‘Stronger warmth from the sun, lengthening days and shortening nights mean that soil temperatures begin to increase appreciably during March. As a result, plant roots react to the warmer conditions, and signs of spring can be seen in the garden. coming first to the coastal areas in the south-west.’ (Frances Perry)
‘Crops that have been dormant right through the winter will now begin to show new green shoots, responding to the light and warmth‘. (David Mabey)
Traditional gardening books always advise: never work the soil when it is wet and sticky, and never trample wet clay soils. In the modern organic raised bed kitchen garden, however, those rules do not apply, as the soil is never walked on in the first place. The first sign of spring comes with the rapid growth of annual weeds on the beds. Such weeds should be regarded as treasure: having acted as valuable ground cover and protection for the overwintering soil, they will now be harvested as green manures and a free source of compost. Dig them carefully out of the beds with a hand trowel or fork, leaving the deeper levels of soil as little disturbed as possible, so as not to compromise the structure of the soil and its mycorrhiza (friendly fungi). Collect weeds in a plastic tub or trug, shake any soil off the roots, and add to the beginnings of this year’s compost heap.
Traditional gardening books also warn against sowing seeds in cold wet soil, or alternatively warn of the dangers of cold March winds drying out the soil and being a danger to tender plants. Again, with raised bed gardening, such problems are largely irrelevant, as every vegetable seed you sow, and every seedling that you plant should be handled with care and covered right from the start of its life with horticultural fleece. The raised bed offers good drainage and prevents water-logging, however much it rains, whilst the fleece acts as a mini-cloche of light and warmth, whilst protecting seeds and young plants from the ravages of frost and freezing winds.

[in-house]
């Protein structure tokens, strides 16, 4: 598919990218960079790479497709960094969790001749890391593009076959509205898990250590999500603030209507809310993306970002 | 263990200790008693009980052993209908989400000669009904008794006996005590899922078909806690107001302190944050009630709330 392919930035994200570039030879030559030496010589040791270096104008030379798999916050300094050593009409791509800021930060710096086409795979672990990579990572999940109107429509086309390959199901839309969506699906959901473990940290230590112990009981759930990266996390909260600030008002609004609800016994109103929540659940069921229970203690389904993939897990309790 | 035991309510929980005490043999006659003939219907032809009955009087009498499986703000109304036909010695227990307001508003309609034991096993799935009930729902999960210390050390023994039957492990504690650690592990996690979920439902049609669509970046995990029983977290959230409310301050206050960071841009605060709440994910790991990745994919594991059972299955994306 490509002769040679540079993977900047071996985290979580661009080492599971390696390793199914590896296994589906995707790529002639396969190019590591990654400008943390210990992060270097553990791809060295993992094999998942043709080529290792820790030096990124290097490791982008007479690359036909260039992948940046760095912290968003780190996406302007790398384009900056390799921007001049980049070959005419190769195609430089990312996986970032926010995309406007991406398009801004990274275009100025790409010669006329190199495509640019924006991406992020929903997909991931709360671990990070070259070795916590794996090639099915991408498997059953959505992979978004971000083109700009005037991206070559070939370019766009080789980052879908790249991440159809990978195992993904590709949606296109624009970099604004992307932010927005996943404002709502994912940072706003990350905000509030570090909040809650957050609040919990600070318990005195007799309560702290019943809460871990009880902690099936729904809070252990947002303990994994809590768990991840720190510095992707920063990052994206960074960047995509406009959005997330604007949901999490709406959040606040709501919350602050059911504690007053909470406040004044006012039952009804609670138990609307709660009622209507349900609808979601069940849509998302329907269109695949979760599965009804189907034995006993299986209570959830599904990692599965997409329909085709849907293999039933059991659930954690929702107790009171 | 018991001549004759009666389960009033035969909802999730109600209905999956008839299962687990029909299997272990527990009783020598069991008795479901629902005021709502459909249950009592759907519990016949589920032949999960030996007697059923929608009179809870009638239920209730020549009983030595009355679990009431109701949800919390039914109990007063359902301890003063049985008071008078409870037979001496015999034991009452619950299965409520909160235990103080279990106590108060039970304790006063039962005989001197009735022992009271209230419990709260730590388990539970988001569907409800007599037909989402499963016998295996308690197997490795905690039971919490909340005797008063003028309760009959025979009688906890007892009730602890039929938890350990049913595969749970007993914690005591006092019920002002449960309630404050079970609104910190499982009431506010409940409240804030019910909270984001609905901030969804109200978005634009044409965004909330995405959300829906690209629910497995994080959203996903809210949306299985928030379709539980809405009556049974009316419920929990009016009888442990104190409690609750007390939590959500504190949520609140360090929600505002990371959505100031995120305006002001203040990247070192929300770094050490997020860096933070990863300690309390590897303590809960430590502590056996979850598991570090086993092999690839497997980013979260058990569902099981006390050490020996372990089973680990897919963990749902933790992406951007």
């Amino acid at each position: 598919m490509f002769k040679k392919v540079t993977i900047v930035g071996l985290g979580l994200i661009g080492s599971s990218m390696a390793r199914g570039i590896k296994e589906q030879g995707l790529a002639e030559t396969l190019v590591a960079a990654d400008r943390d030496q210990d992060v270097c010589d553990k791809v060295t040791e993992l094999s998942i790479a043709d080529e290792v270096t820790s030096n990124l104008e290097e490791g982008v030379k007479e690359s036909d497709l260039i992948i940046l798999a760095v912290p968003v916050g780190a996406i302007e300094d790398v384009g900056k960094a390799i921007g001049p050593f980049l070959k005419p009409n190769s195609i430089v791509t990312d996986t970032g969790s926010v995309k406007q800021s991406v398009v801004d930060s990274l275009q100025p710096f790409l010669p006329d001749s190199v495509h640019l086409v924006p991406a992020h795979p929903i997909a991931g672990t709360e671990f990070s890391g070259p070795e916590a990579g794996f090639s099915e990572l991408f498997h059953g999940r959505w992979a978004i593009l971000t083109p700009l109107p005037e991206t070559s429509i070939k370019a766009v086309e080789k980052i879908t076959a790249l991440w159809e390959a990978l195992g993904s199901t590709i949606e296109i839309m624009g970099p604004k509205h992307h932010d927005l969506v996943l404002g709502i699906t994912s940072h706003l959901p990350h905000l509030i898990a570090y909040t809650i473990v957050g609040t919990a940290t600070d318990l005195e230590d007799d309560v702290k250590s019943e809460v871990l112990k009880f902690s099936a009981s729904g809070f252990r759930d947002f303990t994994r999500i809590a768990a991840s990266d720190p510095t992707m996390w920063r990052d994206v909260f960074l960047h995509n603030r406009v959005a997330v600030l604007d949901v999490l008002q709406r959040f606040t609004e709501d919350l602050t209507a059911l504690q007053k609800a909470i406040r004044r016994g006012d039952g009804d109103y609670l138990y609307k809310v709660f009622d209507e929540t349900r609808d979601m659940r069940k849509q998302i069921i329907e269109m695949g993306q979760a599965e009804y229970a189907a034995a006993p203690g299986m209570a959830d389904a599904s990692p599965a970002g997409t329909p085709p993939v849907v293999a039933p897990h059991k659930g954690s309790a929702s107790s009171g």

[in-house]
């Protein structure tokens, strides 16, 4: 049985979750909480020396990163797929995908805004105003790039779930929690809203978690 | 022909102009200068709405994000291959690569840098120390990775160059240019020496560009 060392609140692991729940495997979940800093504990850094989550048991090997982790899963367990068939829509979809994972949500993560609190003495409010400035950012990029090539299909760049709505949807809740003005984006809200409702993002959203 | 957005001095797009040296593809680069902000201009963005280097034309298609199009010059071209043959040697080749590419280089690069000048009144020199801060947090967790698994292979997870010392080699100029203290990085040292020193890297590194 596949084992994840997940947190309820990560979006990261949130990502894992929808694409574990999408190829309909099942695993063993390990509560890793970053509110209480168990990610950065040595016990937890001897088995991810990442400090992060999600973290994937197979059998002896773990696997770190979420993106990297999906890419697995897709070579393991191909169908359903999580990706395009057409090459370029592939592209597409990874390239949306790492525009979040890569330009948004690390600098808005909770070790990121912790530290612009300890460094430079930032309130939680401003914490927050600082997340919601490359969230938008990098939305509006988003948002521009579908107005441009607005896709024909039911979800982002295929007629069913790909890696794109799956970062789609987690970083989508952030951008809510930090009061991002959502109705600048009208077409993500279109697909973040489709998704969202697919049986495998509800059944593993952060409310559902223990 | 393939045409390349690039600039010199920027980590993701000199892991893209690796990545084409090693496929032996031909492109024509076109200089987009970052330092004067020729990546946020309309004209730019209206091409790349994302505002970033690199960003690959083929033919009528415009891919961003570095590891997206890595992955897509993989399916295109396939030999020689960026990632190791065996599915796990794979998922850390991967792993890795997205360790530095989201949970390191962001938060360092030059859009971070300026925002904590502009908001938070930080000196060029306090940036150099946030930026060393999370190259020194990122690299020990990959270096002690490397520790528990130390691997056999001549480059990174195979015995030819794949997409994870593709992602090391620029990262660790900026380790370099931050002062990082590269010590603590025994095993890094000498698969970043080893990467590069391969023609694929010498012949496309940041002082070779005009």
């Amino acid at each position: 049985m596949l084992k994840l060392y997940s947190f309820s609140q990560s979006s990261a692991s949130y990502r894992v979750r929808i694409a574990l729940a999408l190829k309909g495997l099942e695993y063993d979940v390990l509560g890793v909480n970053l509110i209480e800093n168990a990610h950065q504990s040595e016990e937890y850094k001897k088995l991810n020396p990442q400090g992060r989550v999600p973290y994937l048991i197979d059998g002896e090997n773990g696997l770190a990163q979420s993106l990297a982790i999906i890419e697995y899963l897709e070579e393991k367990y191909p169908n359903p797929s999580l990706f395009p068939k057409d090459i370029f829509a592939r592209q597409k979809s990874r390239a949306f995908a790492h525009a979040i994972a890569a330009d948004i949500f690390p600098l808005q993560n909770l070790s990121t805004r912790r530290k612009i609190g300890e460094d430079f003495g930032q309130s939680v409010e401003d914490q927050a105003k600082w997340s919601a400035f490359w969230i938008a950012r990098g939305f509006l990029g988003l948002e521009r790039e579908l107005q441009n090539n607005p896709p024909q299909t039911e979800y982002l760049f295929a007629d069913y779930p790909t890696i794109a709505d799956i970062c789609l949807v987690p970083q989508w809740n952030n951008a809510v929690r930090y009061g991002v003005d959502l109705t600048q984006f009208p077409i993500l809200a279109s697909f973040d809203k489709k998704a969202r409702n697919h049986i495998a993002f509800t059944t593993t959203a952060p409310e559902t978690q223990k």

Parsnips can be sown outdoors in the root beds from this month onwards, with turnips and carrots towards the end of the month. Cover the planted seeds with horticultural fleece, held down around the edges of the bed by canes or battens to protect the germinating plants from adverse weather conditions, and from pests.
Onions and leeks
This is a good month for planting onion sets. The traditional problems of birds pulling them out, and the wind disturbing them before they have formed proper roots, do not arise with the use of fleece from the beginning. As with onions and leeks grown from seed this month, it is important to raise the fleece above the tender and vulnerable green growing tips as they appear, to prevent them from growing bent under the fleece.
Cabbage, Brussels sprouts and cauliflower can all be sown in the brassica bed under fleece this month, as well as a first sowing of lettuce.
Traditional cautions about protecting potatoes from wet, cold, damp, frost and slugs are all overcome by the the use of fleece stretched over the potato bed from the beginning. ———————————————————————————————————————–
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Tel 01803 328055 Leaflet No: CAL3